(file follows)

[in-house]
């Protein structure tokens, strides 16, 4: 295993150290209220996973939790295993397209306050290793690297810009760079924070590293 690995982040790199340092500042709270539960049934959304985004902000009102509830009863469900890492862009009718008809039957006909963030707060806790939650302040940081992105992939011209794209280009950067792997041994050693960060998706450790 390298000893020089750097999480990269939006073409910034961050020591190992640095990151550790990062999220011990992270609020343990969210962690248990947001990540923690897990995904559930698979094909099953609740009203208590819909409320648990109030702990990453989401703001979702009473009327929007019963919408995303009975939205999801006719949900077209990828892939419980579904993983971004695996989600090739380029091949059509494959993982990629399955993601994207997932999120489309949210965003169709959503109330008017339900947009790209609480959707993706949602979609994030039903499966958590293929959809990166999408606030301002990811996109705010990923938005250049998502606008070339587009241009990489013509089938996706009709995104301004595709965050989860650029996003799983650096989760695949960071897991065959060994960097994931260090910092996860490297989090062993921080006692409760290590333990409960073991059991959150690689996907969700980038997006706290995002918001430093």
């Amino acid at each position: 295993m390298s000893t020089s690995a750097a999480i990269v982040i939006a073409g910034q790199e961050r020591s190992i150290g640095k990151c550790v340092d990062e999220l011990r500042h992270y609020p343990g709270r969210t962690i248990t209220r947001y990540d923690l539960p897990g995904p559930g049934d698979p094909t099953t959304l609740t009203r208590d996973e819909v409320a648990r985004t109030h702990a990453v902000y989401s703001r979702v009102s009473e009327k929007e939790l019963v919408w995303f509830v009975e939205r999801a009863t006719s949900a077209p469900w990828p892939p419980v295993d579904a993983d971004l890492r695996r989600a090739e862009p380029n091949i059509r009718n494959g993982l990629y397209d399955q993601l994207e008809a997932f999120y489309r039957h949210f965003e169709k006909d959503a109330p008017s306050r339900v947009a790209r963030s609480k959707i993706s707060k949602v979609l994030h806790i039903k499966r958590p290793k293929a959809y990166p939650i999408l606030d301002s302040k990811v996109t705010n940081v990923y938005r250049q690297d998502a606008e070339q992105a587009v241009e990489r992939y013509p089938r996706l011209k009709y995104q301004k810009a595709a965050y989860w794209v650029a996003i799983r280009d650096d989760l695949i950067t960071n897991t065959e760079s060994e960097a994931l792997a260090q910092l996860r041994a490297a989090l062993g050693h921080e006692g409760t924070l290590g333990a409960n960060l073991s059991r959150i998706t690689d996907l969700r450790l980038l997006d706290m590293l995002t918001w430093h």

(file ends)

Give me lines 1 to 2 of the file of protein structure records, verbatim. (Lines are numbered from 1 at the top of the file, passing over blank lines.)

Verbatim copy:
[in-house]
């Protein structure tokens, strides 16, 4: 295993150290209220996973939790295993397209306050290793690297810009760079924070590293 690995982040790199340092500042709270539960049934959304985004902000009102509830009863469900890492862009009718008809039957006909963030707060806790939650302040940081992105992939011209794209280009950067792997041994050693960060998706450790 390298000893020089750097999480990269939006073409910034961050020591190992640095990151550790990062999220011990992270609020343990969210962690248990947001990540923690897990995904559930698979094909099953609740009203208590819909409320648990109030702990990453989401703001979702009473009327929007019963919408995303009975939205999801006719949900077209990828892939419980579904993983971004695996989600090739380029091949059509494959993982990629399955993601994207997932999120489309949210965003169709959503109330008017339900947009790209609480959707993706949602979609994030039903499966958590293929959809990166999408606030301002990811996109705010990923938005250049998502606008070339587009241009990489013509089938996706009709995104301004595709965050989860650029996003799983650096989760695949960071897991065959060994960097994931260090910092996860490297989090062993921080006692409760290590333990409960073991059991959150690689996907969700980038997006706290995002918001430093």